Sixteen New Albany service department employees have worked diligently to keep the city's streets clean this winter, which has been challenging, they say.
"Obviously when it's this cold, it's harder to get the nice, clean black roads we like," said Jordan Gambill, a service worker.
Brian Strayer, the maintenance supervisor, said city crews try to keep the streets as clear as possible, but this winter has presented some challenges.
"This year, the biggest issue we're having is salt," Strayer said.
Last winter, New Albany used almost 1,900 tons of road salt, said city spokesman Scott McAfee. The city averages about 2,000 tons per winter, he said.
So far this winter, the city has used 2,400 tons of salt, McAfee said. About 200 tons were left in the salt barn at the end of last week, and the city was expecting delivery of 300 more tons.
The type of winter storm also affects crews' work, service workers said.
"The more you're plowing (in a heavy snow), the less salt you use," service worker Doug Wittman said. "You typically plow first, and then use salt."
Service worker Ken Gray said the frigid temperatures have affected the work this year, too.
He said the day shift was plowing during a heavy snow and the salt in the back of the trucks froze, making it difficult for the evening shift to use it.
The city has seven service workers and one supervisor available on each of two shifts.
Strayer said the city added four seasonal workers this winter.
He said the city is responsible for clearing streets only but he does receive calls from residents who don't understand how snow gets piled across their driveways after they've shoveled them clear.
"I try to be as consistent as possible to try to explain that the service that we offer is snow removal off the road," Strayer said. "We get the snow off of the roadway and it has to go where the driveway approaches are. People are responsible for clearing their own driveway approach."
Service worker Doug Hubbard said he tries to be courteous when plowing, and if he sees someone clearing a driveway, he will try to work on the other side of the street.
Mailboxes are another problem, since they often stick out into the road and the service trucks can't get close enough to clear snow beneath mailboxes, Gambill said. He said workers often weave around mailboxes in some neighborhoods when clearing snow.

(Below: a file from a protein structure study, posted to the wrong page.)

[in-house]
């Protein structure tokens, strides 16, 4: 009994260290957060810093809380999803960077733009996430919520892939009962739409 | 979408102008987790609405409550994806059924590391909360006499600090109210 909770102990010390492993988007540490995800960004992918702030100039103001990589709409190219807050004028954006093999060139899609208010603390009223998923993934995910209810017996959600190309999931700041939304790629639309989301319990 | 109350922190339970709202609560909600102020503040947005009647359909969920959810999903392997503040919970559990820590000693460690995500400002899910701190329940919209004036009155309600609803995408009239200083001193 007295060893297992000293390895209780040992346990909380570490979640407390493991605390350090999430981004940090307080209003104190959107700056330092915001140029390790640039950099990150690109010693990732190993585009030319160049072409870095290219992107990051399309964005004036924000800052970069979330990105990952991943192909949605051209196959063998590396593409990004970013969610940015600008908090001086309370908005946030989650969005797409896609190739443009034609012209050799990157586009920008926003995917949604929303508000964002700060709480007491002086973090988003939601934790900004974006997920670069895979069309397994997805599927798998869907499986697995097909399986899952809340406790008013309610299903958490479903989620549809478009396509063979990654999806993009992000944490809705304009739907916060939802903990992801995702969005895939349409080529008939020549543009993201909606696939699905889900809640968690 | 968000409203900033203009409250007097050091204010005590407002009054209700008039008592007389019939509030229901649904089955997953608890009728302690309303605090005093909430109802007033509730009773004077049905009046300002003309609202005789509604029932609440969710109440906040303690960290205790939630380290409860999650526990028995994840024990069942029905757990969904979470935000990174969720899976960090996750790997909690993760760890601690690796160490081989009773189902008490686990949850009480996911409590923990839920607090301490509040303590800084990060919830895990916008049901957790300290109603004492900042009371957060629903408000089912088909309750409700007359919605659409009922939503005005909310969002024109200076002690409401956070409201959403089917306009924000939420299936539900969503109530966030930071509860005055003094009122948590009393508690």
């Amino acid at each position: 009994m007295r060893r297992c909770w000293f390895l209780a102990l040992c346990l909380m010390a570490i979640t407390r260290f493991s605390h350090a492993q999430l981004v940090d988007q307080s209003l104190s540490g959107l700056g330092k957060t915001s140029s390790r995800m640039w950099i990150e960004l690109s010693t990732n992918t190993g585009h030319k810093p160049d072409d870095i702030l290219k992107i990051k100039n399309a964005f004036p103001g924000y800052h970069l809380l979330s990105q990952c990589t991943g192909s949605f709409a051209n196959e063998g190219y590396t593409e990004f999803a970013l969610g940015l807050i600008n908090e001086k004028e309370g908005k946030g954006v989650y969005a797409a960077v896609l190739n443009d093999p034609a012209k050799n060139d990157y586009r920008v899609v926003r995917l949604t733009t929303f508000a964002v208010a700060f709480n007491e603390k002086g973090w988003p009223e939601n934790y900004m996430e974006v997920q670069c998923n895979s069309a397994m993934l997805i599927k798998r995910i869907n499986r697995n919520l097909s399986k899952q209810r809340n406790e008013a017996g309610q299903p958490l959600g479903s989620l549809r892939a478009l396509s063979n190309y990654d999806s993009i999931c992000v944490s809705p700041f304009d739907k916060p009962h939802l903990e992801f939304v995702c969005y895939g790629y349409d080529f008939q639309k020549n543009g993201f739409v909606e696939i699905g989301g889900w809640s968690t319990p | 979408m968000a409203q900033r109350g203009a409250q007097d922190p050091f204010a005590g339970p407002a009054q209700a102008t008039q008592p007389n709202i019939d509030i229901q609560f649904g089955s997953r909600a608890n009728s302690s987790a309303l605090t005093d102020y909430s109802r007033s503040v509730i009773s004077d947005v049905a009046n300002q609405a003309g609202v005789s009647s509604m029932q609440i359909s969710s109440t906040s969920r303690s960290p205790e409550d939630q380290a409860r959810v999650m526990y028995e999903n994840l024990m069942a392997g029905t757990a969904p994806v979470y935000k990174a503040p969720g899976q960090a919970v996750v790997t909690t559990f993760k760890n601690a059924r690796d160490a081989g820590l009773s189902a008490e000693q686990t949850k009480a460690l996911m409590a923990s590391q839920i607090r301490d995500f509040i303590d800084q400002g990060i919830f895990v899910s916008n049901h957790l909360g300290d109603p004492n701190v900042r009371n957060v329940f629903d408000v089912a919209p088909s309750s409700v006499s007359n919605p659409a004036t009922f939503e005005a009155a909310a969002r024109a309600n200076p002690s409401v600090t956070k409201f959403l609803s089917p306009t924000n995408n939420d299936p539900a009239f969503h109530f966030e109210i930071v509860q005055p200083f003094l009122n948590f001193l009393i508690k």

Gambill also said in wet, heavy snows, mailboxes can get dislodged when a heavy clump of snow is being pushed by a city truck.
"Sometimes that's what hits the mailbox, not the plow," Gambill said.
Strayer said when residents complain that snow is blocking a mailbox or driveway, he or a supervisor goes out to inspect. If they find the situation is "excessive" compared to other homes on the street, they will help clear the obstruction if they can.
"If it's all the same thickness (in front of driveways), we can't come out and dig them out," Strayer said. "Same for mailboxes. We just don't have the capability to offer that service.
"Most of the time, people understand."
Strayer said crews have been dealing with exhaustion this year, too, because of the number of days they've worked. They work 12-hour shifts and are off for 12 hours, but they can be called back in, depending on the situation.
Wittman said even when he is home, sometimes it's hard to go to sleep because he anticipates getting a phone call and having to come back in.
"Guys working overnight have been coming in quite frequently because it's been snowing several days in row and they've had to respond several days and nights," Strayer said.
Another problem this year is the blades attached to the front of the trucks are wearing out, mechanic Steve Saunders said.
Saunders said he keeps one spare blade per truck, which hasn't been enough this year, and he is having trouble getting more delivered.
Blades fitted on larger trucks can last a couple of years, Saunders said, but blades fitted on smaller trucks last about 20 hours.
But regardless of the conditions and challenges, the snow must be cleared, and New Albany's workers "try to provide a top-notch service and do the best we can do," Strayer said.